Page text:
Purple Heart Ceremony Kicks Off Army Birthday Celebration at Mount Vernon
June 12, 2013
Three Soldiers recovering at Walter Reed National Military Medical Center received the Purple Heart Medal at Mount Vernon, Va., Monday to commemorate the 238-year-old heritage of the U.S. Army.
The ceremony which honored Sgts. Cory Doane, Sean Karpf, and Spc. Arael Lopez set off a week-long series of events in the national capital region to celebrate the Army's Birthday.
Secretary of the Army John M. McHugh pinned the three wounded warriors with the Purple Heart after placing a wreath at the tomb of the nation's first president and the Army's first commander, Gen. George Washington. He said he appreciated the opportunity to begin the Army Birthday celebration at the home of George Washington, which also marks the beginning of the Purple Heart Trail.
"While it begins here, it's a series of roadways and trails throughout all 50 of the United States that was designed to pay tribute to the men and women of our armed forces who have been awarded the Purple Heart," McHugh explained.
"At Washington's first ceremony where he awarded the Purple Heart, he bestowed it upon three enlisted Soldiers. This morning we have the opportunity and the high honor to pay tribute to three of today's enlisted Soldiers," McHugh said. "For 238 years the United States Army has been there to support and defend as today's Soldiers have shown by their service and their sacrifice, with the strictest of integrity."
Doane, 22, of Vancouver, Wash., sustained injury from an improvised explosive device (IED) during a search and destroy mission in Kandahar, Afghanistan on July 3, 2011. The infantryman's injury resulted in a right, below-knee-amputation.
Jacksonville, Florida-native, Karpf, 28, deployed to Kandahar, Afghanistan in February 2012. Four months later, he sustained injury from an IED that resulted in a left, below-knee-amputation.
"Being here [at Mount Vernon] and actually having a[n Army Birthday] celebration is pretty cool," he said.
Lopez, 33, explained how he felt to receive his Purple Heart. "I am honored," he said.
His father, Aramis Lopez, said he was moved to tears as he watched McHugh pin the medal on his son's Army uniform at the home of the father of our country.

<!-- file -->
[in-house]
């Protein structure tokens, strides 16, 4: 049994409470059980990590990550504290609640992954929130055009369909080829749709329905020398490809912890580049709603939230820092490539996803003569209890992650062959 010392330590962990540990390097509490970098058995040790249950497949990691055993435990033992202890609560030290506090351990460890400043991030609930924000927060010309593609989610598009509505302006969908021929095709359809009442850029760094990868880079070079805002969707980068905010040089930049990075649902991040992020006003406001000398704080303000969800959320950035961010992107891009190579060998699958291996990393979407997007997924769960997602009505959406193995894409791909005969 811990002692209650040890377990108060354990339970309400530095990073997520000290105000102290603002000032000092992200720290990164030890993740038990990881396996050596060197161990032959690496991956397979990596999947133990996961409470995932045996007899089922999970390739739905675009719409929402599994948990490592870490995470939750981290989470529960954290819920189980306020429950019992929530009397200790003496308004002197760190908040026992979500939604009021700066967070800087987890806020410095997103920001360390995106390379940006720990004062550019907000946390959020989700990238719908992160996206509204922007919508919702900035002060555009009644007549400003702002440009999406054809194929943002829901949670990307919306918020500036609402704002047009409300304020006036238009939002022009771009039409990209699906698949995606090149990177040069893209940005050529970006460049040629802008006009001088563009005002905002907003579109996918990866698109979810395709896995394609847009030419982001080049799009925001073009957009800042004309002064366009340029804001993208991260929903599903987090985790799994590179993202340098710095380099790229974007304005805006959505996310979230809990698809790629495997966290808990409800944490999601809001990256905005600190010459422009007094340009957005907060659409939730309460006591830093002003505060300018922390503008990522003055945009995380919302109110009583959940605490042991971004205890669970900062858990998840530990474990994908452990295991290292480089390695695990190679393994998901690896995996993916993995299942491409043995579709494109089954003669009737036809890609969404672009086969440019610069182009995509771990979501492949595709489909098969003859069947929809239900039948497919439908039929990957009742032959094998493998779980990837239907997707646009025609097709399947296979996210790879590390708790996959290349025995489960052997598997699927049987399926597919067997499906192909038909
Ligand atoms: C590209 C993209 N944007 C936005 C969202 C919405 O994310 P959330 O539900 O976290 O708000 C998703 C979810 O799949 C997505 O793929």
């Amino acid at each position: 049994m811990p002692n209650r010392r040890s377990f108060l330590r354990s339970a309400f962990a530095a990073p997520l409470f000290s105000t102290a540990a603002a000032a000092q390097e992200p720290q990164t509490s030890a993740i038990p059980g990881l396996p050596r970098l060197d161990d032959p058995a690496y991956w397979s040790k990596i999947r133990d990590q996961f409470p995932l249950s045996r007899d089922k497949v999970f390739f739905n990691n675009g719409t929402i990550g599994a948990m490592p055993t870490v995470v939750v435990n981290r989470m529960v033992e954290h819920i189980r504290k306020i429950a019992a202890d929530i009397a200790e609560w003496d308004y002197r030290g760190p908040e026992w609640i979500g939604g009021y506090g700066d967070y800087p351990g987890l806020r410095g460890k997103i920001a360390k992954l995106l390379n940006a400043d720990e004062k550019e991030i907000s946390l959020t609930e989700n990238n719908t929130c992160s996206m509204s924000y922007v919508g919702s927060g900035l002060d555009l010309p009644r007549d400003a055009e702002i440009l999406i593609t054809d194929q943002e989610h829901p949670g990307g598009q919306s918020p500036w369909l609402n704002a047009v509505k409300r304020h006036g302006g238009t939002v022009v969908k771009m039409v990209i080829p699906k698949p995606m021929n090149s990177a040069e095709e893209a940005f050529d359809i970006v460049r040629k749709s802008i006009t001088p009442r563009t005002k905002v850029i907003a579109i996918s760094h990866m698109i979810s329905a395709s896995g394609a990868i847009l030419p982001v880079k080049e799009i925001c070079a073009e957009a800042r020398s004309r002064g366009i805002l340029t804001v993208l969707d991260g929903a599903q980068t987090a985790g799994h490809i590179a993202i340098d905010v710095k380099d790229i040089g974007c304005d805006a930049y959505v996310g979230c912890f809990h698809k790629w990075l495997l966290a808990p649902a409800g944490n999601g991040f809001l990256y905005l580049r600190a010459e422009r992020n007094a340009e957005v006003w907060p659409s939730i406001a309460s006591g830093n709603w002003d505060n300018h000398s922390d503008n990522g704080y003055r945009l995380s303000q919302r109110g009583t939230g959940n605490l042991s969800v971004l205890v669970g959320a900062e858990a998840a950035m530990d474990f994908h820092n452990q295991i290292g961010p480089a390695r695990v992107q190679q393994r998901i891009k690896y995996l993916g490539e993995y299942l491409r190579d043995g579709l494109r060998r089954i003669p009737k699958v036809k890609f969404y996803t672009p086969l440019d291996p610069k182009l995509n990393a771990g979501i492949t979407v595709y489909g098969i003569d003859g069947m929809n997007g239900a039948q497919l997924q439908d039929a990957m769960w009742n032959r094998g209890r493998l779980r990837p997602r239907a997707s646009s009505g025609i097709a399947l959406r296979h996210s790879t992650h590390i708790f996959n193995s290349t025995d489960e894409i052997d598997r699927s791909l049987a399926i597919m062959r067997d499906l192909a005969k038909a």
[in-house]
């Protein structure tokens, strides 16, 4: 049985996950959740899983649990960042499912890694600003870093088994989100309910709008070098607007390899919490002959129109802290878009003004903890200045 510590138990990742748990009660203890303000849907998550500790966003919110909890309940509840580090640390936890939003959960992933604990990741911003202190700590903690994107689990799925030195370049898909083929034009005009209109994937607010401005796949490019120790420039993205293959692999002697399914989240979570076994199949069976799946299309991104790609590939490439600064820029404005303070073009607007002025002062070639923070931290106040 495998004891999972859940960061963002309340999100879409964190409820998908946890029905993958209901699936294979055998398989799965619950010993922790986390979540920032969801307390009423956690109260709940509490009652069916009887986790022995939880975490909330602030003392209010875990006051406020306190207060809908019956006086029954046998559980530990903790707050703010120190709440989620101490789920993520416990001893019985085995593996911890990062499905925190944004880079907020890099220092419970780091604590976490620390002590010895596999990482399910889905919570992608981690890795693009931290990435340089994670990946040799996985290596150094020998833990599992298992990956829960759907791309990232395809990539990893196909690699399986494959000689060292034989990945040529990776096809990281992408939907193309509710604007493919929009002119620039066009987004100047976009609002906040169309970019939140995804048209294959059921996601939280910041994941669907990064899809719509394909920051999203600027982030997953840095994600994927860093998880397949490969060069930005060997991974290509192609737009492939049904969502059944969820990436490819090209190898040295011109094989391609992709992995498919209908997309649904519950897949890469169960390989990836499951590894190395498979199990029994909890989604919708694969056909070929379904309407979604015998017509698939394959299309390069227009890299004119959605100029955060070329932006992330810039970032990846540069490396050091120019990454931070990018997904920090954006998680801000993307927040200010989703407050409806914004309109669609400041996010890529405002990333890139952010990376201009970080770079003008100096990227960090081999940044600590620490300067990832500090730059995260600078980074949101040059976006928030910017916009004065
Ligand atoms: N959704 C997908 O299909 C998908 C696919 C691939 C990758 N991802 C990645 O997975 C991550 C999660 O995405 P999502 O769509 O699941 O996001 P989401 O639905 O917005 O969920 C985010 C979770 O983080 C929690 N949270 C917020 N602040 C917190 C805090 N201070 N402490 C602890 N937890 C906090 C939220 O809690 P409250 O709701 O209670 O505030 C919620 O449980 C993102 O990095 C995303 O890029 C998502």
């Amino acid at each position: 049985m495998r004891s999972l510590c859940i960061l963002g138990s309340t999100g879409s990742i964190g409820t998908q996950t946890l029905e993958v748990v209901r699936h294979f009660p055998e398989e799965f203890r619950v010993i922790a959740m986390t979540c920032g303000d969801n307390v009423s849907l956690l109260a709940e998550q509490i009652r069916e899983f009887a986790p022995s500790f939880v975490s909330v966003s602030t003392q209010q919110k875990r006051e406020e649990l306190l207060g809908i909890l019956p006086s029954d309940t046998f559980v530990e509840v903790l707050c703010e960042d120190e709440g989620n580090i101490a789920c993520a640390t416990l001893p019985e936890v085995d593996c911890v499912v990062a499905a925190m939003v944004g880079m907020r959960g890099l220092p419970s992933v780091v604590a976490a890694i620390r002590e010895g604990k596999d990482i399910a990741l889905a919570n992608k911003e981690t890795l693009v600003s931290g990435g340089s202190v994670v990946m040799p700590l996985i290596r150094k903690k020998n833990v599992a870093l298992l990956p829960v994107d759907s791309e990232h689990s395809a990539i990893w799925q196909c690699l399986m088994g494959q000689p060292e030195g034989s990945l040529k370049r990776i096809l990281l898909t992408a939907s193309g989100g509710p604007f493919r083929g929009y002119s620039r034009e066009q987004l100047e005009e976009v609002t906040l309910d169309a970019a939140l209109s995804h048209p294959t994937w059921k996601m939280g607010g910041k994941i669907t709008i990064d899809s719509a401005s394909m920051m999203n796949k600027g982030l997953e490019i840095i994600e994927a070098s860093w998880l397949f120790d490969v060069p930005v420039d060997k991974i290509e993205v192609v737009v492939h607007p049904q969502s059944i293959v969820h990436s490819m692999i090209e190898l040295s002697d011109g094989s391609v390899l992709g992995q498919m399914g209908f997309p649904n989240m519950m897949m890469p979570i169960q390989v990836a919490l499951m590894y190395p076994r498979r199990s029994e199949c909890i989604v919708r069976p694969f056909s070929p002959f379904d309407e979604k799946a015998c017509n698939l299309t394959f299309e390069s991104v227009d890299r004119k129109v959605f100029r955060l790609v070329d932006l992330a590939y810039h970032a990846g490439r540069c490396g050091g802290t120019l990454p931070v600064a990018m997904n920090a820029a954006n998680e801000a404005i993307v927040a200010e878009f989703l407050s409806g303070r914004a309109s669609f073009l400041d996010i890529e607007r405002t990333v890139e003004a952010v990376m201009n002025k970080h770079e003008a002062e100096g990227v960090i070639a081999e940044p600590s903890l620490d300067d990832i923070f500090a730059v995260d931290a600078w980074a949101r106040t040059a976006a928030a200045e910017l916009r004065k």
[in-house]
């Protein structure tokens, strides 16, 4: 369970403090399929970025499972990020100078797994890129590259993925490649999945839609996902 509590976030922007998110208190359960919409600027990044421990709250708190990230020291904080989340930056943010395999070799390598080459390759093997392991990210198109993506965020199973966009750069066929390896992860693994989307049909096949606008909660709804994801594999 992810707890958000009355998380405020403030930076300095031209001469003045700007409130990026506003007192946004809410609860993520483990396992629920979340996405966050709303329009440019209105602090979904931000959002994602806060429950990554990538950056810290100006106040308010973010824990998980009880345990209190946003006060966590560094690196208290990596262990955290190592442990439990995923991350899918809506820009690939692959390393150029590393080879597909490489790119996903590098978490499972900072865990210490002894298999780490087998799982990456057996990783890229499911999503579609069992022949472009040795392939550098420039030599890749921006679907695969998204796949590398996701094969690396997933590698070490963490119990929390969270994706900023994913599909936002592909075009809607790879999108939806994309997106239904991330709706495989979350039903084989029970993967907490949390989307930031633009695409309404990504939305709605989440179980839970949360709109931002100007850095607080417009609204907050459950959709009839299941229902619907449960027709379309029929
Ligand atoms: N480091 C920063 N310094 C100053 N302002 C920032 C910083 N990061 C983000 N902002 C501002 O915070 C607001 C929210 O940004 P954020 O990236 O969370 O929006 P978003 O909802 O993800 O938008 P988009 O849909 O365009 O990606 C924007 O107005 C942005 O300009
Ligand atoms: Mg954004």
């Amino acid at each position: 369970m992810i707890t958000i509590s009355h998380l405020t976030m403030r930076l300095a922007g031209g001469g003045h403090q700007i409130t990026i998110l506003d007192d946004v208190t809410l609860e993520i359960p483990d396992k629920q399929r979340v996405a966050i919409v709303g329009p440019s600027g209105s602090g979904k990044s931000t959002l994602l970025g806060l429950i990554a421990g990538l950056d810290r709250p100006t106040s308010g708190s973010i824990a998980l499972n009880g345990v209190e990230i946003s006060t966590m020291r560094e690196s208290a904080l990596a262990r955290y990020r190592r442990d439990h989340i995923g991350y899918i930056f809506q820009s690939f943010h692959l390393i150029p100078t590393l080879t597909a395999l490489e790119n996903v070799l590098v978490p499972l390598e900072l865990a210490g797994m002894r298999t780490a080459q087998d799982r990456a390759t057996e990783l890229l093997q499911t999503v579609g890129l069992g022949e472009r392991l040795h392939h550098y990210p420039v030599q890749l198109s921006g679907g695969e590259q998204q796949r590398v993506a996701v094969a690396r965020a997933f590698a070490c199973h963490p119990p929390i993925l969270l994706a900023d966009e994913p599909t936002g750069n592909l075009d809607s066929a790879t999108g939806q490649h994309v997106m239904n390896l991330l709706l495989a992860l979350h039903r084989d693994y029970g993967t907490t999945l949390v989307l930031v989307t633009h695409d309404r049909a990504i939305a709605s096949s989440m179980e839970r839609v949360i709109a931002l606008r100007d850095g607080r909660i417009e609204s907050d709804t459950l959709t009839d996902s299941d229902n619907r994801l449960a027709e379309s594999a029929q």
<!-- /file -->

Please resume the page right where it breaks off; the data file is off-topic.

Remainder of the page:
"I feel so proud and I just couldn't hold myself back…I got tears coming out of my eyes, I'm so proud of him--very proud."
The native of Ponce, Puerto Rico sustained a series of injuries, including wounds to his left arm and hearing loss in his left ear, from a rocket-propelled grenade (RPG) explosion followed by a dismounted IED on Aug. 8, 2012, in Wardak Province, Afghanistan.
"Recognizing the young men with the Purple Heart for their wounds on the battlefield--they had to be able to be professionals in order to do that," explained Sgt. Major of the Army Raymond F. Chandler III.
"It's great to be able to have the ability in our country, in our Army to recognize the service and sacrifice of so many millions over the past 238 years, but also to look toward the future," he said. "We've got some great people today in our Army as we've had in the past 238 years and I'm just excited for the opportunity to serve."
Washington established the Purple Heart award in 1782. He designated the badge of military merit available to service members of all ranks who performed with virtuous ambition, unusual gallantry, and extraordinary fidelity, explained Ann Bookout, the 20th Regent of the Mount Vernon Ladies' Association, the organization that owns and operated the Mount Vernon property for the American people for more than 150 years.
Although the Purple Heart that Washington first established was discontinued after the Revolutionary War, it was reintroduced on Feb. 22, 1932, the 200th anniversary of Washington's birthday.